From late July into early September crows fed in plowed fields, stubble fields, pastures, and newly mown hay fields. Pellets were scarce, considering that hundreds of crows used the roost where pellets were collected. Plowing was almost over by July 31. Brome grass was in full head during the early part of this period. Corn was in the milk stage during the early part of August but did not show up in any pellets. Although Sudan grass was in head during the early part of this period, other sorghum did not head out until September.

From early September to early October sorghum was in full head. The crows spent most of their feeding time in plowed fields, stubble fields, or pastures. Much time was spent along creeks where pools, which contained many small fish, were drying. Pellets were common under a small roost. Grasshoppers and beetles were the two staple foods in the diet at this time, as shown by their high frequencies and high percentages in pellets. The high percentage and frequency of wheat corroborates the observation that most of the feeding was being done in wheat fields. The relatively large percentages of fish bones, crayfish, and snail shells can be correlated with the observation that much time was spent by the crows at the pools in creek beds. Many ants were in the pellets. The total percentage of animal materials in the pellets was much higher in this period than in other periods. Plant material had been the highest, percentagewise, during most of the summer, except in the latter part of July. Most studies of food of the crow have shown a higher content of animal material during the summer than does my study. It would seem that much of the food material which did not show up in pellets during the summer was animal material.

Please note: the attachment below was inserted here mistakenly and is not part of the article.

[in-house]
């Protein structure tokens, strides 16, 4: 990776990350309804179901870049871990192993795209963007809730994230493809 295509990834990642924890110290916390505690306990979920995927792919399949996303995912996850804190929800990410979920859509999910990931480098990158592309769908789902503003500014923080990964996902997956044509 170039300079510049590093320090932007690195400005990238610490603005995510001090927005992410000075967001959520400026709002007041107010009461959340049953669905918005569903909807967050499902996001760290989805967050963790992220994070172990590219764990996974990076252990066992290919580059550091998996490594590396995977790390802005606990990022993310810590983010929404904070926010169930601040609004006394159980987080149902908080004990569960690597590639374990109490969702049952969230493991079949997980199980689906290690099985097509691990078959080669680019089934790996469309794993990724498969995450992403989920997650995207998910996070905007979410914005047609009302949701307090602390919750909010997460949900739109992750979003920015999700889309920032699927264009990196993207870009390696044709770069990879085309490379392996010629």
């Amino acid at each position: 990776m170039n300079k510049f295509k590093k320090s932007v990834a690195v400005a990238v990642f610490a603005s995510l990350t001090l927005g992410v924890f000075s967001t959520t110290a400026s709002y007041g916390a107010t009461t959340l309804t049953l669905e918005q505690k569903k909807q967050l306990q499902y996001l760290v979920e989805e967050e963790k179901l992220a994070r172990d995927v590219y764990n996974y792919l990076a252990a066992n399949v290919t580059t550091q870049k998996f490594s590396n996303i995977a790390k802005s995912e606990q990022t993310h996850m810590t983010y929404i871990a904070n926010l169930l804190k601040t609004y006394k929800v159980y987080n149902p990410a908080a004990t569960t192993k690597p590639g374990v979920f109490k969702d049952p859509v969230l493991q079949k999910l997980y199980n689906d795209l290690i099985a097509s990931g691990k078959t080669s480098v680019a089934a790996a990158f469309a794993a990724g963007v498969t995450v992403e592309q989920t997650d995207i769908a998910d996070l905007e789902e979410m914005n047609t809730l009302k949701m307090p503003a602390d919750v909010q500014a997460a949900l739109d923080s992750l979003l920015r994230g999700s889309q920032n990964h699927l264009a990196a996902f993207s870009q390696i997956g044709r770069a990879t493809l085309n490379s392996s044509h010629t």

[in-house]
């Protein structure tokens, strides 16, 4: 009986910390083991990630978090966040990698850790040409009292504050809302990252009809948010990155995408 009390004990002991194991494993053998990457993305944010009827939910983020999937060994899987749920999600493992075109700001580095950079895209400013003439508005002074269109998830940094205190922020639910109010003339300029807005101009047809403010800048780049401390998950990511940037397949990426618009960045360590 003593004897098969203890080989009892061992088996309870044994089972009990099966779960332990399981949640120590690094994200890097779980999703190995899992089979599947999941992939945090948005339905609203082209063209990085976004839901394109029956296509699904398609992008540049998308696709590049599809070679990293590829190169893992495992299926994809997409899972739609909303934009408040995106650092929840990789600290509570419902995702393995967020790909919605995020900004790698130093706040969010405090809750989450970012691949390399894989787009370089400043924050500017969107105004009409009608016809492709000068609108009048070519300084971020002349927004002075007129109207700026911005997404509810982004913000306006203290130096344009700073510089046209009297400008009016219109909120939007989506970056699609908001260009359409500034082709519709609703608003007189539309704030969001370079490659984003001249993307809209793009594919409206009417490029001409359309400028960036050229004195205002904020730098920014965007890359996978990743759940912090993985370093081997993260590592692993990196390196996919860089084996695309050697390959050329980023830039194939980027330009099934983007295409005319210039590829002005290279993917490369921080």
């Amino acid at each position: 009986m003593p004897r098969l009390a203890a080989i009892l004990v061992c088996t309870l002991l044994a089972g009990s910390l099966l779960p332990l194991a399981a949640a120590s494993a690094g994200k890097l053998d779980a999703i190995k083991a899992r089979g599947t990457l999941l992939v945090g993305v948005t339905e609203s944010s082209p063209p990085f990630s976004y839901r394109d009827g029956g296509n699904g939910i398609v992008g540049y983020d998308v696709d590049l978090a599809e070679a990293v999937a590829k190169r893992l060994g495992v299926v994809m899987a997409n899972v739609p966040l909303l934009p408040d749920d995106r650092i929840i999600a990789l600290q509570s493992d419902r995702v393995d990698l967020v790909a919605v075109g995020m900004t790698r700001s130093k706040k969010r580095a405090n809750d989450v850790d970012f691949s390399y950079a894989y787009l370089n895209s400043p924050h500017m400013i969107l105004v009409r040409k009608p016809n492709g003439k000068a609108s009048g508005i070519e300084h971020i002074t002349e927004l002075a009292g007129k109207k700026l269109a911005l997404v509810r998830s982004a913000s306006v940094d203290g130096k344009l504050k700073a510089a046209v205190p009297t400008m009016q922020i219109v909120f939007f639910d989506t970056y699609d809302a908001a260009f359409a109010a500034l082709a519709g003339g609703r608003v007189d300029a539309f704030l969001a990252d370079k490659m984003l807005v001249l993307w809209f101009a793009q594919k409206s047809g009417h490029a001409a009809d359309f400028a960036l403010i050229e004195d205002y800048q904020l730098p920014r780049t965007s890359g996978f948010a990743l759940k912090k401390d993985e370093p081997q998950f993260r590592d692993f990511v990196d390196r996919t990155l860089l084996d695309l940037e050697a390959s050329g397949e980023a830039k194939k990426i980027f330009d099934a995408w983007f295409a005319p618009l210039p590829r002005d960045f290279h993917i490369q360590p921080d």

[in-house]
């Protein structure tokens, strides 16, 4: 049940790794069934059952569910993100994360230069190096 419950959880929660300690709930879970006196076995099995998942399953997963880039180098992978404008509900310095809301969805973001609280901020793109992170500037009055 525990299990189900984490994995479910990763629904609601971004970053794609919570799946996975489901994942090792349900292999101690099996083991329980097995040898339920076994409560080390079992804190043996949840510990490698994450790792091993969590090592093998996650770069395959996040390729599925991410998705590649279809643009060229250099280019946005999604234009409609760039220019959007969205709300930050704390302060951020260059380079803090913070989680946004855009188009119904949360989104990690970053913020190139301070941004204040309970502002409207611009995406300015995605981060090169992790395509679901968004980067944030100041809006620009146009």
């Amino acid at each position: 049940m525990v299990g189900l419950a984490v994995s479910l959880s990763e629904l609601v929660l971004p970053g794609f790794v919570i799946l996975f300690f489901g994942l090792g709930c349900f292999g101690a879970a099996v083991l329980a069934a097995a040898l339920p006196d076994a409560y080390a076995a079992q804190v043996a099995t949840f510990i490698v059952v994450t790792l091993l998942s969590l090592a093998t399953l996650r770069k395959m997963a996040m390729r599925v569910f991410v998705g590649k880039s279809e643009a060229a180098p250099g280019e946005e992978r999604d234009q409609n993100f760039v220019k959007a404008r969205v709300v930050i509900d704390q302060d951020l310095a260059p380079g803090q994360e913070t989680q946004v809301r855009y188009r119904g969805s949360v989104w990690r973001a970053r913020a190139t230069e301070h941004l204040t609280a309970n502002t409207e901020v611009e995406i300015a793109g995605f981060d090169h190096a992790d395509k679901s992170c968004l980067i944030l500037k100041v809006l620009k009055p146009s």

Grasshoppers predominated in the diet in early October; some pellets consisted of little other than grasshopper mandibles and leg joints. Wheat is sown in this area from September 10 to October 15, most of it being sown after October 5, the recommended Hessian fly-free date. Most of the grain sorghum is harvested by mid-October. However, the utilization of both of these items was low in October. By October 10 only one pool was left in the creek bed under observation. The amount of fish bones, crayfish, and snail shells in the pellets decreased during this period.[Pg 483]